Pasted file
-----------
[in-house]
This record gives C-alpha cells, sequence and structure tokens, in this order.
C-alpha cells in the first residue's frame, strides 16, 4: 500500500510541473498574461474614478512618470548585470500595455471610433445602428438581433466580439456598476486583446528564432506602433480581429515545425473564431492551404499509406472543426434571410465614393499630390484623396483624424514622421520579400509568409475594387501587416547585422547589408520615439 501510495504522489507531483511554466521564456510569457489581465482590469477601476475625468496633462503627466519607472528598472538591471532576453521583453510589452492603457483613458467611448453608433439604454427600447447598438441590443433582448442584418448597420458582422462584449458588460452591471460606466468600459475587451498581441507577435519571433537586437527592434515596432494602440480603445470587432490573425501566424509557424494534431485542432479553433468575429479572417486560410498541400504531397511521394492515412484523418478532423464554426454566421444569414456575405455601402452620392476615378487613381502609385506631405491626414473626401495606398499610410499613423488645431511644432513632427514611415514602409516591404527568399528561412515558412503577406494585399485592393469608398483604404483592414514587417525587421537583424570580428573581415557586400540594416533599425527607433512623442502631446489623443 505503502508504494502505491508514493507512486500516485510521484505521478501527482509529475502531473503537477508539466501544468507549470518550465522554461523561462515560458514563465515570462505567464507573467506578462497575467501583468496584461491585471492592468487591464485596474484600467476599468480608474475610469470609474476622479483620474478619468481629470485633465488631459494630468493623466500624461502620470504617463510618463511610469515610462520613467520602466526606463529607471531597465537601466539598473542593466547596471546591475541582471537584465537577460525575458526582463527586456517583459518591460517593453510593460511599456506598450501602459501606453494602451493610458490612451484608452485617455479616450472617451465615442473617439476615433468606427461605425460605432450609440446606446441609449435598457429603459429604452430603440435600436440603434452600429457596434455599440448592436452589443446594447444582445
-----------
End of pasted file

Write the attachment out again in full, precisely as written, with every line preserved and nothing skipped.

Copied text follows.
[in-house]
This record gives C-alpha cells, sequence and structure tokens, in this order.
C-alpha cells in the first residue's frame, strides 16, 4: 500500500510541473498574461474614478512618470548585470500595455471610433445602428438581433466580439456598476486583446528564432506602433480581429515545425473564431492551404499509406472543426434571410465614393499630390484623396483624424514622421520579400509568409475594387501587416547585422547589408520615439 501510495504522489507531483511554466521564456510569457489581465482590469477601476475625468496633462503627466519607472528598472538591471532576453521583453510589452492603457483613458467611448453608433439604454427600447447598438441590443433582448442584418448597420458582422462584449458588460452591471460606466468600459475587451498581441507577435519571433537586437527592434515596432494602440480603445470587432490573425501566424509557424494534431485542432479553433468575429479572417486560410498541400504531397511521394492515412484523418478532423464554426454566421444569414456575405455601402452620392476615378487613381502609385506631405491626414473626401495606398499610410499613423488645431511644432513632427514611415514602409516591404527568399528561412515558412503577406494585399485592393469608398483604404483592414514587417525587421537583424570580428573581415557586400540594416533599425527607433512623442502631446489623443 505503502508504494502505491508514493507512486500516485510521484505521478501527482509529475502531473503537477508539466501544468507549470518550465522554461523561462515560458514563465515570462505567464507573467506578462497575467501583468496584461491585471492592468487591464485596474484600467476599468480608474475610469470609474476622479483620474478619468481629470485633465488631459494630468493623466500624461502620470504617463510618463511610469515610462520613467520602466526606463529607471531597465537601466539598473542593466547596471546591475541582471537584465537577460525575458526582463527586456517583459518591460517593453510593460511599456506598450501602459501606453494602451493610458490612451484608452485617455479616450472617451465615442473617439476615433468606427461605425460605432450609440446606446441609449435598457429603459429604452430603440435600436440603434452600429457596434455599440448592436452589443446594447444582445